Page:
WASHINGTON, D.C. (WSFA) - Alabama lawmakers are praising the finalization of a rule change that should help financially struggling hospitals around the state. Since 2011, a total of 13 hospitals have close their doors, including seven in rural areas.
“Alabama hospitals have suffered the negative effects of the Medicare wage index for over two decades,” said U.S. Senator Richard Shelby, R-Alabama, who praised the change.
Friday, the Centers for Medicare & Medicaid Services, or CMS, finalized a proposed rule that provides relief from the increasing disproportion of reimbursement to hospitals created by the Medicare wage index.
Alabama currently has the lowest wage index in the nation, according to the Alabama Hospital Association. CMS used what lawmakers believe was flawed wage index data, based on regional labor costs, to determine Medicare reimbursement levels for hospitals in a particular area.
The result? While hospitals in other states that are healthier and wealthier took advantage of over-payments, many of Alabama’s urban and rural hospitals saw low reimbursement levels. Many ended up folding as a result, forcing rural residents to travel great distances for any medical services.
“This rule adjustment will bring balance to Medicare reimbursement for Alabama, particularly our rural hospitals, and hospitals across the country,” Shelby stated.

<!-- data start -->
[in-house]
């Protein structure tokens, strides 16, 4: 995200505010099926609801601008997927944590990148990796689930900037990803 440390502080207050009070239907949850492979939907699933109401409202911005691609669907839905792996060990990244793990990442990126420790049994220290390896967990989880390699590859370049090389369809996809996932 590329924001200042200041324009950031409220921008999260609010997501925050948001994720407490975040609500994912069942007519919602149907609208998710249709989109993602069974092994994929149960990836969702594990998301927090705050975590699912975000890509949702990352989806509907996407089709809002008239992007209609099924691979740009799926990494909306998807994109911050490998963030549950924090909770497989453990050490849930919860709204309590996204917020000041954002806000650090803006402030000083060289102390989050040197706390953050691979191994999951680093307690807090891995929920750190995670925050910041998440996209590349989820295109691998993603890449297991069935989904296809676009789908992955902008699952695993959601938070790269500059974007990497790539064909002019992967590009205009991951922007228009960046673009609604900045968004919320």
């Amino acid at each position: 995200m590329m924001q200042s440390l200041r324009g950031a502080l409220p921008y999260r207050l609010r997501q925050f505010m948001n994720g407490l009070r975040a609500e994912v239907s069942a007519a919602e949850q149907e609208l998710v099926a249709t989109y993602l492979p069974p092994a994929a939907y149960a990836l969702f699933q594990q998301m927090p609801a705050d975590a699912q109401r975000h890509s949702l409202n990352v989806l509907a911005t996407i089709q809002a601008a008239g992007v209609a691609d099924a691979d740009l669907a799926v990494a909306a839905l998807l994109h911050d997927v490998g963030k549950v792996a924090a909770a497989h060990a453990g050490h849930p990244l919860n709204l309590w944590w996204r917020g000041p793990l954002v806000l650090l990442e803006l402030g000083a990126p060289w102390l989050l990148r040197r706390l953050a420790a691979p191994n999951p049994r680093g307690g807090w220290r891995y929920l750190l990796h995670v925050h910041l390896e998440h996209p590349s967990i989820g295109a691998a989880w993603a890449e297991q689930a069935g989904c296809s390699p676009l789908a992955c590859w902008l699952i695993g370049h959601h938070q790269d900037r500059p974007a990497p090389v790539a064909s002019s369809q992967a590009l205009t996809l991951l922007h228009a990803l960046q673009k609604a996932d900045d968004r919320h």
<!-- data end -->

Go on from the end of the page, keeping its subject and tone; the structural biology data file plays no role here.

Earlier in 2019, Shelby and the entire Alabama Congressional delegation sent a letter to CMS Administrator Seema Verma encouraging the agency to provide Alabama hospitals relief from the Medicare wage index.
"For two decades, Alabama has been fighting the unfair Medicare reimbursements and today receives a rate that is just 67 percent of the national average,” said U.S. Senator Doug Jones, D-Ala.
Jones, a member of the Senate Health, Education, Labor and Pensions Committee, added “today’s final rule will provide much-needed relief.”
Terri Sewell, Alabama’s only Democratic representative on Capitol Hill, also praised the news.
"With over 88 percent of rural Alabama hospitals operating in the red, it is critical that we do everything we can to help our hospitals provide the services needed to keep Alabamians healthy. Recalculating the way Medicare reimburses Alabama hospitals is a crucial step in achieving that goal.”
She said early estimates indicate the state’s hospitals could gain over $43 million under the new rule in the first year of implementation alone.
While Shelby, Jones, and Sewell praised the rule change, the two Democratic lawmakers also advocated for expansion of Medicaid, saying it could bring billions of dollars into the state and create hundreds of thousands of jobs. It’s a position also held by the Alabama Hospital Association.
The final rule is available here.